Jill’s final report and photos from Argentina (all from Sunday):

“After breakfast, we received a telephone call telling us, ‘hurry, hurry, the horses are ready!’

“We drove out of town and were greeted by Juan Gibelli and two pairs of horses. We loaded the vehicles and drove into town. As we approached the town, there were hundreds of horses gathering for the start of the parade, and we drove right through them! Quite a sight and almost too hard to describe. We alighted and hot-footed it through town to our reserved seating outside on the sidewalk. As soon as we arrived, we were served drinks and empanadas and the parade started.

“We watched hundreds (perhaps thousands) of horses being led be a rider or loose, as most of them were in trapillos (a bell-mare group). A guacho rides his horse, leading a mare with a bell around her neck, and then the rest of the horses (having been brought up like this) are loose and stay right with the bell mare. Where else in the world could you see such a thing: people sitting and standing on the side of the streets with hundreds and hundreds of loose horses in the street! Incredible.

“Then it was off to lunch and then back to the arena to see the big festival with ALL the trapillos in the ring at the same time!

“We watched for two hours and were on overload, and so we returned to the estancia and recounted the fantastic day.”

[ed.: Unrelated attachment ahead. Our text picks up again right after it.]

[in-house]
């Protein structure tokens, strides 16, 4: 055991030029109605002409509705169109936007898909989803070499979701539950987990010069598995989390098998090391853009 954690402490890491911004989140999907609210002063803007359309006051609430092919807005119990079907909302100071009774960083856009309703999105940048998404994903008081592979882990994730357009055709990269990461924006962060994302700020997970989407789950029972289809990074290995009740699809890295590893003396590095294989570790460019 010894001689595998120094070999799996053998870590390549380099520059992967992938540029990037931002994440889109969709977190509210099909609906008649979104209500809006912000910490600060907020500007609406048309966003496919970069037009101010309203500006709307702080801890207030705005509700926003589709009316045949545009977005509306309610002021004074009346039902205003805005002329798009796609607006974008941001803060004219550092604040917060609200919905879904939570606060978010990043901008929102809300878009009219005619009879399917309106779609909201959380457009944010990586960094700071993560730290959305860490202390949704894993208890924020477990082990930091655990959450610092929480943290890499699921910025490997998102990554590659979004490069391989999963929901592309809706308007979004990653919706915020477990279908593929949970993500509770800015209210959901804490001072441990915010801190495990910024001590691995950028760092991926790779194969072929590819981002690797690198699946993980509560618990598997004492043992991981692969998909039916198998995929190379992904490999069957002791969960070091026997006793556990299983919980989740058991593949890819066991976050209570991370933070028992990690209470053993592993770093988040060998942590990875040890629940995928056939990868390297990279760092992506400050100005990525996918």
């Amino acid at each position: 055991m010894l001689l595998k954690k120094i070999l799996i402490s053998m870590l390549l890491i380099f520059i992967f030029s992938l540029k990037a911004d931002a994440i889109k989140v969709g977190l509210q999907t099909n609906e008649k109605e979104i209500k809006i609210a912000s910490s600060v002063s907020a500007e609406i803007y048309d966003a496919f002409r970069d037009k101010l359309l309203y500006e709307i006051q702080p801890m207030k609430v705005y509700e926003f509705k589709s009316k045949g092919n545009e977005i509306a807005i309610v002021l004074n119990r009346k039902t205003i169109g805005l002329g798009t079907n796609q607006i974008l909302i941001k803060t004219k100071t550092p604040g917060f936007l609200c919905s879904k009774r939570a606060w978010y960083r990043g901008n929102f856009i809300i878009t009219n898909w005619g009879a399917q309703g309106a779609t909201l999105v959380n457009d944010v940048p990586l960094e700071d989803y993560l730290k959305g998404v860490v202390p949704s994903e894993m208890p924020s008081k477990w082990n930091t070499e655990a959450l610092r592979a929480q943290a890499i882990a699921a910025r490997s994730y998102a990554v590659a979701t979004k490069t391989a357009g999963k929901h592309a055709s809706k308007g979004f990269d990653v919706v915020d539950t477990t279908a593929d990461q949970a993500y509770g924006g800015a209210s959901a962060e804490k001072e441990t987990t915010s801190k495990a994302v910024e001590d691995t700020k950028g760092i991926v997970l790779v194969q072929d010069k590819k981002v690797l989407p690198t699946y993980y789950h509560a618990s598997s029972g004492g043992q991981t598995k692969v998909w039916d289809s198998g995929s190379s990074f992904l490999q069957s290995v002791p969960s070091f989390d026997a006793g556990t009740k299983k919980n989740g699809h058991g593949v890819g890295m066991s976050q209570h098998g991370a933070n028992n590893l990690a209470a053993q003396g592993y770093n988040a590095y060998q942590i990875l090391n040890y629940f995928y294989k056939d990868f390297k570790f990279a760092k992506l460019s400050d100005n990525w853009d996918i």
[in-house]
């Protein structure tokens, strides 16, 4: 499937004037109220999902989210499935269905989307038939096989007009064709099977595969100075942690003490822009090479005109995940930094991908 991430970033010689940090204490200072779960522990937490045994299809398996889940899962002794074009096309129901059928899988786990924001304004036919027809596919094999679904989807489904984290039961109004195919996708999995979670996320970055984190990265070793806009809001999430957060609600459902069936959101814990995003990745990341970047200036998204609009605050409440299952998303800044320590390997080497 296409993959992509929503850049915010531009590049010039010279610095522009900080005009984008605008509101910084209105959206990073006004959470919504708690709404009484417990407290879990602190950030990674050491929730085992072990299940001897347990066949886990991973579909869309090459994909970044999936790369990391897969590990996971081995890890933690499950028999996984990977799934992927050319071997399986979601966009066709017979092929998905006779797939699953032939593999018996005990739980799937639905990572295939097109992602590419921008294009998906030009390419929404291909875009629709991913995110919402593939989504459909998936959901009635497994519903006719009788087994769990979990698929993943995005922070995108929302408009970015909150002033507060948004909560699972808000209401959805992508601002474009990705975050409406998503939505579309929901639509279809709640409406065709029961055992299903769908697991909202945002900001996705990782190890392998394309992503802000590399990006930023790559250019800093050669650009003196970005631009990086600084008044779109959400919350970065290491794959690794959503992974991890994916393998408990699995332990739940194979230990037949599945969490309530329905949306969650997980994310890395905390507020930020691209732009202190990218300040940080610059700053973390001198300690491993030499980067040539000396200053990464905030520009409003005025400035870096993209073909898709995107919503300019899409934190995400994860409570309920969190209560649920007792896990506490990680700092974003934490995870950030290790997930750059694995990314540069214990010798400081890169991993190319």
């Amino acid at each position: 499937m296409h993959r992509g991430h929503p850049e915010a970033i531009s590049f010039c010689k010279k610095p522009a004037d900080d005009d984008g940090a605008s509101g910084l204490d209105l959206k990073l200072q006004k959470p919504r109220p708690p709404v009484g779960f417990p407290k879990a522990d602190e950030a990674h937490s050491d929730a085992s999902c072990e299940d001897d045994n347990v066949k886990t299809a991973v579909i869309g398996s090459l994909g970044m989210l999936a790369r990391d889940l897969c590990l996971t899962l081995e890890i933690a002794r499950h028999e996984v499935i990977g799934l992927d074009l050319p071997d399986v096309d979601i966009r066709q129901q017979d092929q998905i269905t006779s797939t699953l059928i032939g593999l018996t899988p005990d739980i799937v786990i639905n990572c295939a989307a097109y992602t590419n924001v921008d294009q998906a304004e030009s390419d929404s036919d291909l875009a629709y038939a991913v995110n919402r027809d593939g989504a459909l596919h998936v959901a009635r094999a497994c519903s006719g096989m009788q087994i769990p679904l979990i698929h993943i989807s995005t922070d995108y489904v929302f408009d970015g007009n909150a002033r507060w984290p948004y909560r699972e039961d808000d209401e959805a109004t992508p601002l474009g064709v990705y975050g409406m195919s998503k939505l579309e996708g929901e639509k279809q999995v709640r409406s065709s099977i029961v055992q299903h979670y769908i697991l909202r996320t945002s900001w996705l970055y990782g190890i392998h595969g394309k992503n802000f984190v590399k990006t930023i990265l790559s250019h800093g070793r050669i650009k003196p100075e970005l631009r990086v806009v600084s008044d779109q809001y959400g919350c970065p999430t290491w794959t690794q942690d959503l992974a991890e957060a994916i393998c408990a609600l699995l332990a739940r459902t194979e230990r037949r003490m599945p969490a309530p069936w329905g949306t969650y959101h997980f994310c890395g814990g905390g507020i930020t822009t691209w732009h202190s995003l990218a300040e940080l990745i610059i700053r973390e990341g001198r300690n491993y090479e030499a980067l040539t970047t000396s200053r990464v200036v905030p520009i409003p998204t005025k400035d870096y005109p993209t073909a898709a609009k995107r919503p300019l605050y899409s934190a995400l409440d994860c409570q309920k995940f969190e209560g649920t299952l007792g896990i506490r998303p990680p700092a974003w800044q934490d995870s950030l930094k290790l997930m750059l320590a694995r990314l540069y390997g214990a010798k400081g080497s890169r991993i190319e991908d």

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(photo by Jill Ryder)

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(photo by Jill Ryder)

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(photo by Jill Ryder)

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(photo by Jill Ryder)

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(photo by Jill Ryder)

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(photo by Jill Ryder)

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(photo by Jill Ryder)

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(photo by Jill Ryder)

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(photo by Jill Ryder)

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(photo by Jill Ryder)

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(photo by Jill Ryder)

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(photo by Jill Ryder)

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(photo by Jill Ryder)

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(photo by Jill Ryder)